The need to communicate political achievements and to communicate them well is a pivotal but overlooked lesson in the EU, Reneta Shipkova argues. Her recent book provides concrete tips to remedy this hiatus.
Politics is communication
The European Union has an age-old problem with the way in which it is perceived. To improve the image of its frontline politicians and institutions it is necessary to improve the quality and impact of their communication because politics is, above all, about communication. This genuine interdependency of rhetoric and politics has been an object of study ever since the most influential thinkers of ancient Greece and Rome: Plato, Socrates, Aristotle, Cicerone, Quintilian etc.
Despite the widespread knowledge of the importance of communication policy in politics, the EU has neglected its communication for decades with the result that the importance of winning hearts and minds has been seriously underestimated. Communication policy has been relegated to an activity of secondary importance.
The EU has failed to engage with people who have little direct interest in or knowledge of European political affairs. It has simply not been able to show so far how it has succeeded in really adding value: to increase well-being, to improve our societies and individuals’ life perspectives. The result is that public confidence in the project has seriously declined and many citizens, journalists and politicians, especially at national level, show little inclination to read and write about or actively discuss – EU matters.
The EU has seriously underestimated the importance of winning hearts and minds. It has failed to engage with people who have little direct interest in or knowledge of European political affairs.
In addition, most of the crises the EU has suffered over the decades– the Danish vote against the Maastricht Treaty in 1992, the fall of the Santer Commission in 1999, the failure of the attempts to establish a Constitution for Europe in France and the Netherlands in 2005, Ireland’s rejection of the Lisbon Treaty in 2009 and most recently the British decision to leave the European Union (Brexit) in 2016 – can be attributed, in no small measure, to ineffective communication.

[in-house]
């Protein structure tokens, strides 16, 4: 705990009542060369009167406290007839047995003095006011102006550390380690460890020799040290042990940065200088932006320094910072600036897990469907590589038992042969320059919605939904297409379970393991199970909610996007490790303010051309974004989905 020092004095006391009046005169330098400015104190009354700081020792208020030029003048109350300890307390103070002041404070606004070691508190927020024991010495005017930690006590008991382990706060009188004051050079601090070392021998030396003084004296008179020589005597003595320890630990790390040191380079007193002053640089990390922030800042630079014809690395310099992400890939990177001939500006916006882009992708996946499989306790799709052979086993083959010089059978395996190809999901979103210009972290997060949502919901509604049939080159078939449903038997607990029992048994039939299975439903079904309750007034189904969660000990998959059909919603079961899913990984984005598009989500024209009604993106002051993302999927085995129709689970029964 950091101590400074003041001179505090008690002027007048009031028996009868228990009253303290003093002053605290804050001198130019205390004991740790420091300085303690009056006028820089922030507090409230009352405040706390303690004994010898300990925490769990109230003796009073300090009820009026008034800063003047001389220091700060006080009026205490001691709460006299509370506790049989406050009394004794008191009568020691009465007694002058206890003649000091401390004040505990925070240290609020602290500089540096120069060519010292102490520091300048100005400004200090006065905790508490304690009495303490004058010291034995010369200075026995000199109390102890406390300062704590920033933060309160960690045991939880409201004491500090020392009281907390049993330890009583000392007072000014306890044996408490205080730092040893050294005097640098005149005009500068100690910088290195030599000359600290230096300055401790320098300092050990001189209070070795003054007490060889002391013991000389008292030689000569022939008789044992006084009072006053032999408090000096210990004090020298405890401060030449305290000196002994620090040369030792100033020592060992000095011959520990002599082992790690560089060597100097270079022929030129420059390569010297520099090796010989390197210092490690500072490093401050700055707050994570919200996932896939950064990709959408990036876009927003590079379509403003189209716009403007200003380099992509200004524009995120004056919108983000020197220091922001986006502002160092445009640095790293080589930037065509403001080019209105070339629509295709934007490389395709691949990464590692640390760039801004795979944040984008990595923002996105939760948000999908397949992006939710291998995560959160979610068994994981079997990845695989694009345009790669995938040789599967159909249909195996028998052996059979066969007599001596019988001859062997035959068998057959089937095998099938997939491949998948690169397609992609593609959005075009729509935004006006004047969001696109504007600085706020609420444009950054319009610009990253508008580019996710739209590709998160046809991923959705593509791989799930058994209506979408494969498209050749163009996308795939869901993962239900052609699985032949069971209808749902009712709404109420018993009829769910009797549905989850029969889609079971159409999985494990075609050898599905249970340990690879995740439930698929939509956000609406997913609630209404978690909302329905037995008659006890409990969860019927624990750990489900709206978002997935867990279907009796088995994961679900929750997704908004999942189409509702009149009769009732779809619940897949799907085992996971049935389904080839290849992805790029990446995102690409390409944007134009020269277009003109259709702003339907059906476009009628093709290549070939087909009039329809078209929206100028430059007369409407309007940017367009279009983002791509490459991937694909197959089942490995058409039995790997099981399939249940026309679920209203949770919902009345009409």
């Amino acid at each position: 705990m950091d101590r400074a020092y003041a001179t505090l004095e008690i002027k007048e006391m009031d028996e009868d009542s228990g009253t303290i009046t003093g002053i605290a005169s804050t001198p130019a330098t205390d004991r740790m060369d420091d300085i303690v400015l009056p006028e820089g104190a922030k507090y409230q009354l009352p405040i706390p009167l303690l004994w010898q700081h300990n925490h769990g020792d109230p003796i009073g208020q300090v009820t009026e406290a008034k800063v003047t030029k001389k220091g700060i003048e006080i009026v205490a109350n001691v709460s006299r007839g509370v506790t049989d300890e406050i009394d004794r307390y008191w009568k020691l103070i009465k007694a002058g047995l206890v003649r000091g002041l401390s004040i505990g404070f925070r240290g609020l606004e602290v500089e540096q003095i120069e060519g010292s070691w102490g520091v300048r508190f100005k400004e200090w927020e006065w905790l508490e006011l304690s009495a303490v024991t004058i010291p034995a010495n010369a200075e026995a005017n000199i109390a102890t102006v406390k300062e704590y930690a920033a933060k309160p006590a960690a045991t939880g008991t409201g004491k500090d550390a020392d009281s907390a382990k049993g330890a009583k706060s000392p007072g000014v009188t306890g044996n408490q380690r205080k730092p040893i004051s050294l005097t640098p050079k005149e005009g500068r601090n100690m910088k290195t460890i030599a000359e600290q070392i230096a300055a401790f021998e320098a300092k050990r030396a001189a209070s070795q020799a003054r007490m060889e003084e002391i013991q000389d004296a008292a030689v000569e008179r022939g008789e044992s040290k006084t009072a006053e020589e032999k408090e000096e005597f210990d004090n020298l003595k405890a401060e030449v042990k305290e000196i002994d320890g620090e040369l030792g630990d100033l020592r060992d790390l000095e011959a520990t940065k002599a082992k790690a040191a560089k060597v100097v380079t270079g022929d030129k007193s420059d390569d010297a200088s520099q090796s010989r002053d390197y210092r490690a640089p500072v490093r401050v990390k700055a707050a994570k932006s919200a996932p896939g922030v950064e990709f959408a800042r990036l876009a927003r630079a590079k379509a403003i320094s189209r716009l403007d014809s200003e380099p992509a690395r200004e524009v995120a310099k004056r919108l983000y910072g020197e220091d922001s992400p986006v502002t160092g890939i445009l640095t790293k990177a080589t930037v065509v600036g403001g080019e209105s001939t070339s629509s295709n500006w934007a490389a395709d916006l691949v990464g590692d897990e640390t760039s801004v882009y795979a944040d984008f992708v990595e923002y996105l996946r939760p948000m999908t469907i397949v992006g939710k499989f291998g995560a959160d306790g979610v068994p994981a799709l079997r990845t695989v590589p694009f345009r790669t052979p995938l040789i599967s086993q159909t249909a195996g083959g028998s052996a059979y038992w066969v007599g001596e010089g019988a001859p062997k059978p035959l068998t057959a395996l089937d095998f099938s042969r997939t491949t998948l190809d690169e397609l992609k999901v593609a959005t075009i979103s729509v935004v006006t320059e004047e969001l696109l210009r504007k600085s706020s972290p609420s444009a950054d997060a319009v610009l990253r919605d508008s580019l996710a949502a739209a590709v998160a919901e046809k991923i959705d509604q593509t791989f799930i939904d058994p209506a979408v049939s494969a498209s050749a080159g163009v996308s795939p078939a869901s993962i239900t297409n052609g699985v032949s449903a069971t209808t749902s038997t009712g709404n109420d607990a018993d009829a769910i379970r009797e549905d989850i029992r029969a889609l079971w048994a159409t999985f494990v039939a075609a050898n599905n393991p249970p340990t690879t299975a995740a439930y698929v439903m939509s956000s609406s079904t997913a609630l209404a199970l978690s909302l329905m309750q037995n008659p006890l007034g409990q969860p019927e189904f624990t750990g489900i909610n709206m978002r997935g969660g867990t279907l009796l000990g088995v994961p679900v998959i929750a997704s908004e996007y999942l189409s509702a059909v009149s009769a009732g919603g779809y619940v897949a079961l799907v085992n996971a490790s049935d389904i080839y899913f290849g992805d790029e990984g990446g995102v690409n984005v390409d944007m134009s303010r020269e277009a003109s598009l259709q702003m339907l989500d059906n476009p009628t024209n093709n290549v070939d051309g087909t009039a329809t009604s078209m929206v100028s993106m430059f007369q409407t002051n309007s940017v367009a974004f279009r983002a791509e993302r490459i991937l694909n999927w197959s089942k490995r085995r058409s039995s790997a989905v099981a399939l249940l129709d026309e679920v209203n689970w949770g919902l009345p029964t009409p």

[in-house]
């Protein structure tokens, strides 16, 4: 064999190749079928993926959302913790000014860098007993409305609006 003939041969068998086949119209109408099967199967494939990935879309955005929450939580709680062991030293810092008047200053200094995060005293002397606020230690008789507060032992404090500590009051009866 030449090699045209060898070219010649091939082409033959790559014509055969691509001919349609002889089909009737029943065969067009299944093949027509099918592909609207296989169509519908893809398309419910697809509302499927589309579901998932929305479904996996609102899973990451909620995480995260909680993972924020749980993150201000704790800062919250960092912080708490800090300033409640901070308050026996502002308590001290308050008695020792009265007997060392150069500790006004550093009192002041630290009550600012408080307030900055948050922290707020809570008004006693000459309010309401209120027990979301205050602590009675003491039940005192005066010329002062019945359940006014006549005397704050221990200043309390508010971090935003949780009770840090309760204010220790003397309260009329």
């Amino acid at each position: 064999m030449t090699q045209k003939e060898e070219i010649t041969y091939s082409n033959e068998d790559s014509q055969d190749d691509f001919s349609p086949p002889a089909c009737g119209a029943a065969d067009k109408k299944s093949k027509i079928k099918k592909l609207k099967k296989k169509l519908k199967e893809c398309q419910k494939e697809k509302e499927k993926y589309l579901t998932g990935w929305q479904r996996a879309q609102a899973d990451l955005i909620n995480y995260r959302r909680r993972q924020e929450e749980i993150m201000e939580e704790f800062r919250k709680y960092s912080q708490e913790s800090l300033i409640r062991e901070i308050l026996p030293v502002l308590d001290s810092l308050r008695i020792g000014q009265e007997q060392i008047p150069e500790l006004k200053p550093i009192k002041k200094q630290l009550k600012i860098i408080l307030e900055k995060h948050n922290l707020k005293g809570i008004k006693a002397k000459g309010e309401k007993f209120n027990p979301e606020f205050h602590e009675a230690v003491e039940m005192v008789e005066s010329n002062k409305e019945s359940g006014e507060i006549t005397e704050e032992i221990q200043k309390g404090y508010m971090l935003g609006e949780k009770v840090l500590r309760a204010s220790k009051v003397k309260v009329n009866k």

Due to bad communication, the European Union has been accused of being an elitist project, a politician’s pipe dream, a self-serving entity hopelessly detached from reality.
A lesson not learned
Unfortunately, the current leadership in Brussels still appears to have failed to grasp that no matter its achievements and good intentions, if the EU’s communication fails, the efforts made will simply continue to go unrecognised and most Europeans will remain under the impression that the EU lacks the capacity to respond and deal with local, European or global challenges.
That is why it is fundamental that the EU devotes much greater efforts to bringing the EU closer to the people and the people closer to the EU. If there is not, at least, a radical paradigm shift – if not a communication revolution – then the bare minimum entails a drastic repair to the existing mode of communication.
My book What is Wrong with EU Communication? (and How to Put it Right) sets out to provide new ways of looking at the Union’s Achilles heel.